Antacids have been used for centuries in the treatment of patientswith
dyspepsia and acid-peptic disorders. They were the mainstay of treatment for
acid-peptic disorders until the advent of H2−receptor antagonists and proton
pump inhibitors. They continue to be used commonly by patients as
nonprescription remedies for the treatment of intermittent heartburn and
are weak bases that react with gastric hydrochloric acid to form a salt and
water. Their principal mechanism of action is reduc-tion of intragastric
acidity. After a meal, approximately 45 mEq/h of hydrochloric acid is secreted.
A single dose of 156 mEq of antacid given 1 hour after a meal effectively
neutralizes gastric acid for up to 2 hours. However, the acid-neutralization
capacity among different proprietary formulations of antacids is highly
variable, depending on their rate of dissolution (tablet versus liquid), water
solubility, rate of reaction with acid, and rate of gastric emptying.
Sodium bicarbonate (eg, baking soda, Alka Seltzer) reacts rap-idly with
hydrochloric acid (HCL) to produce carbon dioxide and sodium chloride.
Formation of carbon dioxide results in gastric distention and belching.
Unreacted alkali is readily absorbed, poten-tially causing metabolic alkalosis
when given in high doses or to patients with renal insufficiency. Sodium
chloride absorption may exacerbate fluid retention in patients with heart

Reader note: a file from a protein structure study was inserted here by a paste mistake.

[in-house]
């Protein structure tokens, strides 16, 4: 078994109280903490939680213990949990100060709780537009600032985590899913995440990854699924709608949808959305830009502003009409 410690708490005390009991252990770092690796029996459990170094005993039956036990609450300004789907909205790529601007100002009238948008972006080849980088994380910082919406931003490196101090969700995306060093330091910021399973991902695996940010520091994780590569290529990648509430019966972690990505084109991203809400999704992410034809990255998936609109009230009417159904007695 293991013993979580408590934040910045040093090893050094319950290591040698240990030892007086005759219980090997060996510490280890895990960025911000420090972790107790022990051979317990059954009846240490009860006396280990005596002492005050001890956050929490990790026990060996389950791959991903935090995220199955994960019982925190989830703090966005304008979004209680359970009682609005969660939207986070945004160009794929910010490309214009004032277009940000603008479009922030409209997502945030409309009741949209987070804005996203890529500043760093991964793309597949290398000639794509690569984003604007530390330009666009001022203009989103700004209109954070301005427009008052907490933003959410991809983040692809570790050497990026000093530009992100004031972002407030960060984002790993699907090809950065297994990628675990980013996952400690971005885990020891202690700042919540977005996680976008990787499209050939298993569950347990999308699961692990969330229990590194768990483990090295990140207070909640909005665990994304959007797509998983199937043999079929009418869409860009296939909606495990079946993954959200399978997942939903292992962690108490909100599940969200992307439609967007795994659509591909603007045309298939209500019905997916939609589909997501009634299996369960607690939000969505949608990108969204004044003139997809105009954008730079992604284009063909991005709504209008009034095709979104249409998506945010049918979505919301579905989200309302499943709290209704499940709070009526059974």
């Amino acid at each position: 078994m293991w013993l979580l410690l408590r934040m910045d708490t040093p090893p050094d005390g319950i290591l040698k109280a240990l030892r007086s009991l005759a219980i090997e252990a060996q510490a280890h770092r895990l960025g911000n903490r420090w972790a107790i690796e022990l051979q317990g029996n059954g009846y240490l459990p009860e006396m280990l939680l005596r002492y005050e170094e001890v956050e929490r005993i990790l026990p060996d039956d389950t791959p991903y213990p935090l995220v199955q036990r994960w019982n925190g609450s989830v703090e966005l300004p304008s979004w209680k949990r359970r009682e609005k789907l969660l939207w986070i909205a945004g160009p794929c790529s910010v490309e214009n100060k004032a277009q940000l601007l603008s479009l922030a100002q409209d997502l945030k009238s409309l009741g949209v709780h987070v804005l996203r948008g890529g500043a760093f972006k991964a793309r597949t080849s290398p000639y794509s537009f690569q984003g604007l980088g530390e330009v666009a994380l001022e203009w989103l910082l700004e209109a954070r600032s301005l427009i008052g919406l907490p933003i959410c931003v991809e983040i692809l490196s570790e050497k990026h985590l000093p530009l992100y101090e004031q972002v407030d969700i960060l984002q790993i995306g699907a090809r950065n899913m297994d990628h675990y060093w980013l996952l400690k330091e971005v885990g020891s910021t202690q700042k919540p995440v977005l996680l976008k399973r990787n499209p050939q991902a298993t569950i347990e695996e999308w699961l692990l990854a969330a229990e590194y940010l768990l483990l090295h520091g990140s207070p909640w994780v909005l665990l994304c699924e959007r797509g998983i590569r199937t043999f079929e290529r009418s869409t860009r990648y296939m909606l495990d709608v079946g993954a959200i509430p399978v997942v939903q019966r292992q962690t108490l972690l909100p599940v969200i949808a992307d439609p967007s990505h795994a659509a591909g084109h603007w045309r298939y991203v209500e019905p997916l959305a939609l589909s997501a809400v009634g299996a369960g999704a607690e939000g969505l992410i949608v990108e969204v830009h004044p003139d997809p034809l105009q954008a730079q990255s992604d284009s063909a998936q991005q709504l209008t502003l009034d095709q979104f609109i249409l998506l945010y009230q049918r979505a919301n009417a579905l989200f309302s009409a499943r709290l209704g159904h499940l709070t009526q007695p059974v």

failure, hyperten-sion, and renal insufficiency. Calcium carbonate (eg, Tums, Os-Cal) is less soluble and reacts
more slowly than sodium bicarbonate with HCl to form carbon dioxide and calcium
chloride (CaCl2). Like sodium
bicarbonate, calcium carbonate may cause belching or meta-bolic alkalosis.
Calcium carbonate is used for a number of other indications apart from its antacid
properties . Excessive doses of either sodium bicarbonate or calcium carbonate
with calcium-containing dairy products can lead to hypercalcemia, renal
insufficiency, and metabolic alkalosis (milk-alkali syndrome).
containing magnesium hydroxide or aluminumhydroxide react slowly with HCl
to form magnesium chloride oraluminum chloride and water. Because no gas is
generated, belching does not occur. Metabolic alkalosis is also uncommon
because of the efficiency of the neutralization reaction. Because unabsorbed
magne-sium salts may cause an osmotic diarrhea and aluminum salts may cause
constipation, these agents are commonly administered together in proprietary
formulations (eg, Gelusil, Maalox, Mylanta) to mini-mize the impact on bowel
function. Both magnesium and aluminum are absorbed and excreted by the kidneys.
Hence, patients with renal insufficiency should not take these agents
antacids may affect the absorption of other medications by binding the drug
(reducing its absorption) or by increasing intra-gastric pH so that the drug’s
dissolution or solubility (especially weakly basic or acidic drugs) is altered.
Therefore, antacids should not be given within 2 hours of doses of
tetracyclines, fluoroquino-lones, itraconazole, and iron.